The Best of Sholom Aleichem

(Literary Masterpieces, Volume 16)

ph_0111207179-Aleichem.jpg Sholom Aleichem Published by Salem Press, Inc.

These stories, set only fifty to one hundred years ago, seem to speak to the reader almost from another world. The persecutions which dispersed a fragile community of Jews also drove the author to Europe and New York. He continued his prolific writing career, using a disarmingly folksy narrative style to delight readers with his gentle humor and instruct them in the uncertainties and cruelties of daily life. Aleichem writes of the Jewish tradition of Eastern Europe just before it disintegrated and became the nurturing soil of modern Jewish life. His use of folklore and the oral tradition give his stories the impact of immediacy and the heartwarming intimacy of a personal conversation. The reader is there in the shtetl, and Aleichem is there with him as the friendly guide pointing out the sights.

Aleichem describes an insular and cohesive society. As the editors point out in the Introduction, the comic levity is a viewpoint imposed by the author on situations permeated by change, anxiety, and guilt. There is in this marvelously funny collection of tales a pervasive and cumulative experience of misery, guilt, and fear. The humor is possible especially because these characters are not daunted by their conditions; they face them with dignity, hope, and outrageously comic manipulations. The author’s sharp wit is constantly probing the foibles, pretensions, assumptions, and characteristics of the culture of this people. In his adaptation of the folktale “The Haunted Tailor,” he not only narrates the simple story but also elaborates on it, amplifying the personalities and gently ridiculing the follies of the tailor, his wife, and the townspeople with wit and charm. Aleichem’s insistence that he cannot state the moral of the story slyly puts the burden of doing so upon the reader.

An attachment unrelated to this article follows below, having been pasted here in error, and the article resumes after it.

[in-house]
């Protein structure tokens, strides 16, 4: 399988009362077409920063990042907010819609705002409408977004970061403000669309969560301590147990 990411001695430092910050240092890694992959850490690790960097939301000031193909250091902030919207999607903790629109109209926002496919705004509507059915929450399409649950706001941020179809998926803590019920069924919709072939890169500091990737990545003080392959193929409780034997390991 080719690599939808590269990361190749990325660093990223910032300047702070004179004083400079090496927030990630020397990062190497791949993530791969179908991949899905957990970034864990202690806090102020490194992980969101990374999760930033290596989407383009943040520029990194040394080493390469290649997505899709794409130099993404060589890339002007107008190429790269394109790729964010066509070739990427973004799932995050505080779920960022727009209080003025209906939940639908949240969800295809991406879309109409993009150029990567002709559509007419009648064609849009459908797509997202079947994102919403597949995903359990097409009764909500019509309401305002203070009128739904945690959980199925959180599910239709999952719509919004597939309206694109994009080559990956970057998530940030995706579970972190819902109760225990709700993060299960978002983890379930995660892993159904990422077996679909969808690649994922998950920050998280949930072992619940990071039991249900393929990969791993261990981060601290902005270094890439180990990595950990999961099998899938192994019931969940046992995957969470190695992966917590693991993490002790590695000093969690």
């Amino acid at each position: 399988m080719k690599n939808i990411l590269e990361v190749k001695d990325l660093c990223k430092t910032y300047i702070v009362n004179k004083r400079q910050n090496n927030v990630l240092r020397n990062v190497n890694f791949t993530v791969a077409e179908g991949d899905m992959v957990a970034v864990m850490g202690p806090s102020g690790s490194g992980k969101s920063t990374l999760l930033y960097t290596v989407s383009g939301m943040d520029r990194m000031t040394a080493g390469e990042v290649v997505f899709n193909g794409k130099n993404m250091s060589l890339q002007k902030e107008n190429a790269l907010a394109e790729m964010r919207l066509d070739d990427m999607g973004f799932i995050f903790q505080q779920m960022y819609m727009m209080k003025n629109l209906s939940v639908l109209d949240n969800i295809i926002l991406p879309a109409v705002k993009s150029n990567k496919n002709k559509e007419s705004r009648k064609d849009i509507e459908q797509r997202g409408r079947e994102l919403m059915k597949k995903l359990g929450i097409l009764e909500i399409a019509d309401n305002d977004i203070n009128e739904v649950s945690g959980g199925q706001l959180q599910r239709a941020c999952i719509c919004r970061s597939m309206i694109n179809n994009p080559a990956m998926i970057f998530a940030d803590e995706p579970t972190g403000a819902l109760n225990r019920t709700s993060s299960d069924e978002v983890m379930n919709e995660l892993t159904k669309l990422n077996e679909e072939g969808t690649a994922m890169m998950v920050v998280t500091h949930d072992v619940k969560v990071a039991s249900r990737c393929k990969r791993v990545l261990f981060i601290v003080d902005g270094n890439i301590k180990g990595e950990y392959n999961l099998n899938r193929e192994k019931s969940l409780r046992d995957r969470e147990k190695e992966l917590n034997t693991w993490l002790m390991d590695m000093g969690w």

These stories exude an abundance of humor in many guises, from the innocent merriment in the tales of “From Mottel, the Cantor’s Son,” to the folly of misguided outrage in “Dreyfus in Kasrilevke,” and to the bittersweet chuckle of compassion at Tevye’s...

(The entire section is 849 words.)